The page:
Abandoning false, malicious, harsh and idle speech
“Abandoning false speech, he abstains from false speech; he speaks truth, adheres to truth, is trustworthy and reliable, one who is no deceiver of the world.
Abandoning malicious speech, he abstains from malicious speech; he does not repeat elsewhere what he has heard here in order to divide [those people] from these, nor does he repeat to these people what he has heard else where to divide [these people] fromthose; thus he is one who reunites those who are divided, a promoter of friendships, who enjoy concord, rejoices in concord, delights in concord, a speaker of words that promote concord.
Abandoning harsh speech, he abstains from harsh speech; he speaks such words as are gentle, pleasing to the ear, and loveable, as go to the heart, are courteous, desired by many and agreeable to many.
Abandoning idle chatter, he abstains from idle chatter; he speaks at the right time, speaks what is fact, speaks on what is good, speaks on the Dhamma (Buddha’s teachings) and the Discipline (moral guidelines); at the right time he speaks such words
as are worth recording, reasonable, moderate, and beneficial.”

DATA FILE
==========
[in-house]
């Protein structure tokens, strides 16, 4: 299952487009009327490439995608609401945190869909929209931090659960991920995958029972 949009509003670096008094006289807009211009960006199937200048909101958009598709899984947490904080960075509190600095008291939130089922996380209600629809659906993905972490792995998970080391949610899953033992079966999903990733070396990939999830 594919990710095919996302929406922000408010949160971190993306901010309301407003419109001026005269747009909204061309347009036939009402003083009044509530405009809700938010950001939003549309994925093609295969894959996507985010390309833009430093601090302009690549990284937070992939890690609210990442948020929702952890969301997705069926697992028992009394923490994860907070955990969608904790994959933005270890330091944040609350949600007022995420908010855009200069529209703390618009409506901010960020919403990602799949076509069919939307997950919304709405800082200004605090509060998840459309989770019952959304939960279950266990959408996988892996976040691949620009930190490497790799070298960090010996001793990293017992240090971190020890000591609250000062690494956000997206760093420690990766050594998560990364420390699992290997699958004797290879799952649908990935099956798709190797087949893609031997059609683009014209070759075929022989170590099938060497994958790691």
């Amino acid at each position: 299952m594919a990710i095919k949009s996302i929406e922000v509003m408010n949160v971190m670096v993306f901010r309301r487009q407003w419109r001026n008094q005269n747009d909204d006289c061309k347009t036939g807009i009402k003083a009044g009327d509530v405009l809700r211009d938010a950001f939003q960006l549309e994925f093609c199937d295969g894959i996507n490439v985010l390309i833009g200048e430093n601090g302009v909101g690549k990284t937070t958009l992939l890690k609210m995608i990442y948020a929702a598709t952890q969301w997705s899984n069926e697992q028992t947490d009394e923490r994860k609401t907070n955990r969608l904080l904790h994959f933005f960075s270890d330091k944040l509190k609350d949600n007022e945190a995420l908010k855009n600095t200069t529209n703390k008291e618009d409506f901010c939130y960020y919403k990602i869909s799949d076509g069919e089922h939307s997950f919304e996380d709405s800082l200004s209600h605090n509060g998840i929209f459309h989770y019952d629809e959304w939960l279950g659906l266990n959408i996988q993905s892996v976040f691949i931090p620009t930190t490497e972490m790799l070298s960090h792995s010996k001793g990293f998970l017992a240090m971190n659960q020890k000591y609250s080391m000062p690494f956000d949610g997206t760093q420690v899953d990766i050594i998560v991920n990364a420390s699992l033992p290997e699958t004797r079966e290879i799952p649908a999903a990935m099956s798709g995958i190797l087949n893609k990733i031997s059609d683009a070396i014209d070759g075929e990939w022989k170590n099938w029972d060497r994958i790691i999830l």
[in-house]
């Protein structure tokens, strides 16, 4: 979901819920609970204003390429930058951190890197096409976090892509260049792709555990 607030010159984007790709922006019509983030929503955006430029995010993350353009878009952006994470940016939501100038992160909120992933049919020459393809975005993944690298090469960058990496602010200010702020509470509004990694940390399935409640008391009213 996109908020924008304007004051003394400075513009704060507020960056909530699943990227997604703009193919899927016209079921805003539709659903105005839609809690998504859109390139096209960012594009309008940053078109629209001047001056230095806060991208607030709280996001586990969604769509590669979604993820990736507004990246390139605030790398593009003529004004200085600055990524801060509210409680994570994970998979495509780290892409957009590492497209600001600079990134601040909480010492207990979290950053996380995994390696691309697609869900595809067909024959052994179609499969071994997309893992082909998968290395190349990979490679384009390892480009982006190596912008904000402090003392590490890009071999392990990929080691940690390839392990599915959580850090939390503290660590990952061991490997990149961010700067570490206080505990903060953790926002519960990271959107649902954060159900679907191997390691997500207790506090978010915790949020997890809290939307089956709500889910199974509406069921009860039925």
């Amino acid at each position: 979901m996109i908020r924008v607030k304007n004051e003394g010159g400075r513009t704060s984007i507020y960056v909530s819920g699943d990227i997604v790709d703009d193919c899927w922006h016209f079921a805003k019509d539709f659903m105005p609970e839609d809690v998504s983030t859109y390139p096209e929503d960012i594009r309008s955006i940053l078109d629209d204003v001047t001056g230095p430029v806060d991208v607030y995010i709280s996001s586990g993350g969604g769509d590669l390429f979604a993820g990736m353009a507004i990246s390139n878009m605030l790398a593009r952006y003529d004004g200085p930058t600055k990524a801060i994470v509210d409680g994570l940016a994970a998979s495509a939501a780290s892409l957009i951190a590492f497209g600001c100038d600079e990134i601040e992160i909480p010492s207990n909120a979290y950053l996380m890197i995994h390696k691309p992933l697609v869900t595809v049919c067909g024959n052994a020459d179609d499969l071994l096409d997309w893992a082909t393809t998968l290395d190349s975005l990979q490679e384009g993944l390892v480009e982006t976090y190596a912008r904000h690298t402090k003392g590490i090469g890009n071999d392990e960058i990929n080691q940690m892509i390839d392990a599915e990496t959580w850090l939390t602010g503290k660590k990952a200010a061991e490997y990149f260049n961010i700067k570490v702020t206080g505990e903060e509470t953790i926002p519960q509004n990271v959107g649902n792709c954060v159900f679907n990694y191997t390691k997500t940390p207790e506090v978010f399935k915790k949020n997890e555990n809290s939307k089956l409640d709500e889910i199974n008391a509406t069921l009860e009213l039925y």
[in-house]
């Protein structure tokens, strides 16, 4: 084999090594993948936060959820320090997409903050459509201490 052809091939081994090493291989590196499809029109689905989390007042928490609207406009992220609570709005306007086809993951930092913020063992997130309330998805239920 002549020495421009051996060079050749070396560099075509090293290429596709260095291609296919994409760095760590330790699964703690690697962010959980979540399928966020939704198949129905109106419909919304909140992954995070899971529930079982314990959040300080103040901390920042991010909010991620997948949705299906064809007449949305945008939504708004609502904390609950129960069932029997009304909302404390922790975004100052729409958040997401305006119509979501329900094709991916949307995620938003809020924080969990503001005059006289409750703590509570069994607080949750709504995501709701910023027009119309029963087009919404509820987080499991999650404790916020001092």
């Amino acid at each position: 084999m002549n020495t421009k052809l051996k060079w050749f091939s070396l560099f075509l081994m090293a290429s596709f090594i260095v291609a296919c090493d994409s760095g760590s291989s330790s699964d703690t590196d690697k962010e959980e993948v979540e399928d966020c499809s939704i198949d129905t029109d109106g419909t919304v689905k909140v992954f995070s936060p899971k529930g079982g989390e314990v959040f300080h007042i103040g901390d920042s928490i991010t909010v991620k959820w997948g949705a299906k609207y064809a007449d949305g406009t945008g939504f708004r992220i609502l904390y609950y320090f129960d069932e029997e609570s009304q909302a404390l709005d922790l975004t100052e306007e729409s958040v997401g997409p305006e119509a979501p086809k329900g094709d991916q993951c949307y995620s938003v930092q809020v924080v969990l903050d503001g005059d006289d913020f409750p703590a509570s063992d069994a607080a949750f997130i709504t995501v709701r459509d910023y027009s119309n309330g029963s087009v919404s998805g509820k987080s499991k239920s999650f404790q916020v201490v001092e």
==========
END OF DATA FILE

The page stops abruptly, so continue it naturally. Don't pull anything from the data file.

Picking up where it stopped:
Having proper speech is just one aspect of the The ten virtuous deeds:
Refraining from the following ten actions:
1) taking life,
2) taking what is not given
3) sexual misconduct,
(which are the three virtuous actions of body. )
6) harsh speech
7) idle speech,
(which are the four virtuous deeds of speech.)
9) ill will
10) holding wrong views
(which are the three virtuous deeds of mind.)
It is possible to “upgrade” our capacities through diligent spiritual practice along the graduated path to full Enlightenment (Buddhahood) by increasing our Compassion and Wisdom. However, we should not pressure others to “upgrade” their capacities. We should instead use skilful means to encourage them to spiritually grow beyond their current capacity in good time. Sometimes, others need more than this lifetime alone to “upgrade” their capacities.